DAVID BROOKS: Well, you know, David Broder of the Washington Post wrote a column a couple of weeks ago where he was extremely harsh on Harry Reid's performance overall, very harsh for David Broder, who's not given to that sort of outburst.

But I think everything that's happened in the past few weeks has vindicated a lot of what Broder wrote, and not only on this, I would say, also on immigration, on other things, where I think Harry Reid has been overly political to his own party's worst benefit.

I mean, this Congress is not succeeding. They have not passed major legislation. They've spent a lot of time on symbolic legislation they haven't even been able to get passed. The approval ratings are now as low for the Republican Congress. And I think Harry Reid shares some blame on that, not only for putting his foot in his mouth, but not going after some substance.

JIM LEHRER: Mark, what do you hear from Harry Reid's fellow and sister Democratic senators about Harry Reid and his leadership, and his comments? There have been a lot of comments.

MARK SHIELDS: Most people are openly supportive of Harry Reid. I mean, I don't get sniping criticism. The only criticism I've heard that preceded this experience -- I don't go as far as David does in his blanket indictment of him -- is that he is not the best public spokesman.

I mean, recall, if you will, that Chris Dodd ran for Senate Democratic leader against Tom Daschle. He lost by one vote. The one vote was John Kerry, who refused to vote for Chris Dodd because he was too close to Ted Kennedy, a really thoughtful decision. But, I mean, Chris Dodd is a far more persuasive public figure.

But Harry Reid is a creature -- the thing about being a leader in the Congress is you can't fire your membership, but they can fire you, for any leader. In other words, whether you're a speaker or a Senate leader, and that's your constituency, in the final analysis, whether, in fact, the members of your own party are pleased or displeased with your leadership. And I think he's been very solicitous of his members' views and...

JIM LEHRER: So if they weren't satisfied, he wouldn't be there?

MARK SHIELDS: Yes, I don't see any mutiny brewing.

The second life of immigration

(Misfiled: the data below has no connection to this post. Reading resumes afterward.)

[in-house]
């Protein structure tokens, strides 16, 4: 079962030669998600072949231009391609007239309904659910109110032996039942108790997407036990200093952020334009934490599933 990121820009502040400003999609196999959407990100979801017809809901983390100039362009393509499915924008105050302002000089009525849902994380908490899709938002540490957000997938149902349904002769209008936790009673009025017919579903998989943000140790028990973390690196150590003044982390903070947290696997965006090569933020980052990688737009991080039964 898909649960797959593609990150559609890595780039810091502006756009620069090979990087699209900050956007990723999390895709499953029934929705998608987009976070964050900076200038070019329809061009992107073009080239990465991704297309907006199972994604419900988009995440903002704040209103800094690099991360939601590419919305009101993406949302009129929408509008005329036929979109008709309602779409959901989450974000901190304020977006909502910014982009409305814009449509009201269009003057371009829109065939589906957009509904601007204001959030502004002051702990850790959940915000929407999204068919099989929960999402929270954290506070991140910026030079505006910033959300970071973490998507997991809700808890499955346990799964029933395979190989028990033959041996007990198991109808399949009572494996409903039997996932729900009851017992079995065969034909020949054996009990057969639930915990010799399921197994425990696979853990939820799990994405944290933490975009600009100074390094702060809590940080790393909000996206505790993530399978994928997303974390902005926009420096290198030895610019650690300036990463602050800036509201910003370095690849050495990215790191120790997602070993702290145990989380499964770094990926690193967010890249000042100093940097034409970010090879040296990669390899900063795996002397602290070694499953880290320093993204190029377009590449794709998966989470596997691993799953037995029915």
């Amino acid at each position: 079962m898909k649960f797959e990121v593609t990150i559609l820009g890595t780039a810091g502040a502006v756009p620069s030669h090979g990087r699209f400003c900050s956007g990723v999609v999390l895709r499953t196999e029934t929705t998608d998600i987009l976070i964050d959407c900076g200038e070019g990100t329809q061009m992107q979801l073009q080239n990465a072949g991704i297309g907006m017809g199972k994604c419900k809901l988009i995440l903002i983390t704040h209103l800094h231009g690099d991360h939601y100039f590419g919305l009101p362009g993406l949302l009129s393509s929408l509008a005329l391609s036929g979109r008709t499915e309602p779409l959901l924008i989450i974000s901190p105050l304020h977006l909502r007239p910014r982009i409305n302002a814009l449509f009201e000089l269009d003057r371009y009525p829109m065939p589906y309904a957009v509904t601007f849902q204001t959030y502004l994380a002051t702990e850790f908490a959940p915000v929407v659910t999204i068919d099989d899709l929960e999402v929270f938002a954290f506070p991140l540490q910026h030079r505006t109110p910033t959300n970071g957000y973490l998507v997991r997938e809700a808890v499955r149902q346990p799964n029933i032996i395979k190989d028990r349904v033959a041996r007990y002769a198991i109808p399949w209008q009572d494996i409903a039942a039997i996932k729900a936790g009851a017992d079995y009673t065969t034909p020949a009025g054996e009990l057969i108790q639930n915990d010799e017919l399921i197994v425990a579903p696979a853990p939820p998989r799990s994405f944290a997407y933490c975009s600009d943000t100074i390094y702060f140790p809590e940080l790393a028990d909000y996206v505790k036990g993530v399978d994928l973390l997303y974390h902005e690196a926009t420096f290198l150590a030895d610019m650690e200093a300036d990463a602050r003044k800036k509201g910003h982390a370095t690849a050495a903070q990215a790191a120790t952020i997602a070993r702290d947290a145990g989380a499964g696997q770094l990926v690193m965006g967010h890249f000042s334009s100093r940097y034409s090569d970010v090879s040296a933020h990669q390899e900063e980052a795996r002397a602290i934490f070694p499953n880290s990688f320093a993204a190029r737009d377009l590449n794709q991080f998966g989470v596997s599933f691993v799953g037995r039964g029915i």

David Brooks
New York Times Columnist
If Ted Kennedy and Trent Lott are supporting something ... then it's not going to die easily. They're going to figure out a way to get this thing moving.

JIM LEHRER: No mutinies coming.

OK, you mentioned immigration, David. And Harry Reid caught some heat for taking it off the floor, pulling it off the floor earlier in the week, and now it's alive again. Explain the rebirth or the second life of immigration.

DAVID BROOKS: Well, I'd say a couple things happened. First, the president is not popular, but he still has some power. And so he went down there, and it wasn't so much what he said to the Republican senators to win them over, but he offered a little more money for security fence, a little more emphasis on security, brought some people into the process, and I think that opened things up a little.

And then the second thing to be said is, speaking of effective legislators, if Ted Kennedy and Trent Lott are supporting something, I think two of the most effective senators in the United States today, then it's not going to die easily. They're going to figure out a way to get this thing moving. I wouldn't bet on its eventual passage, but it's got another life. And Ted Kennedy is not to be underestimated.

JIM LEHRER: How do you read the second life?

MARK SHIELDS: Well, I was talking to Senator Kennedy about it last night. I was just asking him. He said it's still a very heavy lift. And I think most people acknowledge the president's going down there did make a difference.

Ironically, he was going down for a victory lap. This lunch had been scheduled quite a while back, and he was going down to take bows for passing immigration. Instead of taking the victory lap, he had to apply mouth-to-mouth resuscitation.

Now, he got the business community ginned up. The business community is upset because of the limitation on the guest-worker program in time and in number.

But they did -- and I think what drove it home -- I mean, John McCain has said, told George Stephanopoulos this, off camera, that the registration -- I don't think it's as much as he thinks it is -- but he said the registration in Maricopa County, Phoenix, was running 6-to-1 among Latinos, Democrats over Republicans.

And I think this was part of the message the president delivered is, "Look, you're going to lose and alienate" -- and I think the Republicans are very much in jeopardy of doing that -- "the growing and perhaps most influential new constituency in American politics."

JIM LEHRER: You see it the same way, that that's a factor here?

Immigration as a cultural issue

Mark Shields
Syndicated Columnist
I think [the immigration bill] does have a chance. I think it is alive.

DAVID BROOKS: Well, I do think that's a big factor, though the fact that this is a Republican opposition, I think, has been overstated. If you look at nationally who supports the bill, I think it's 36 percent Republicans, 33 percent Democrats, 31 percent independents. It doesn't break down on neat party-line barriers.

MARK SHIELDS: Well, in the Senate, it does, though.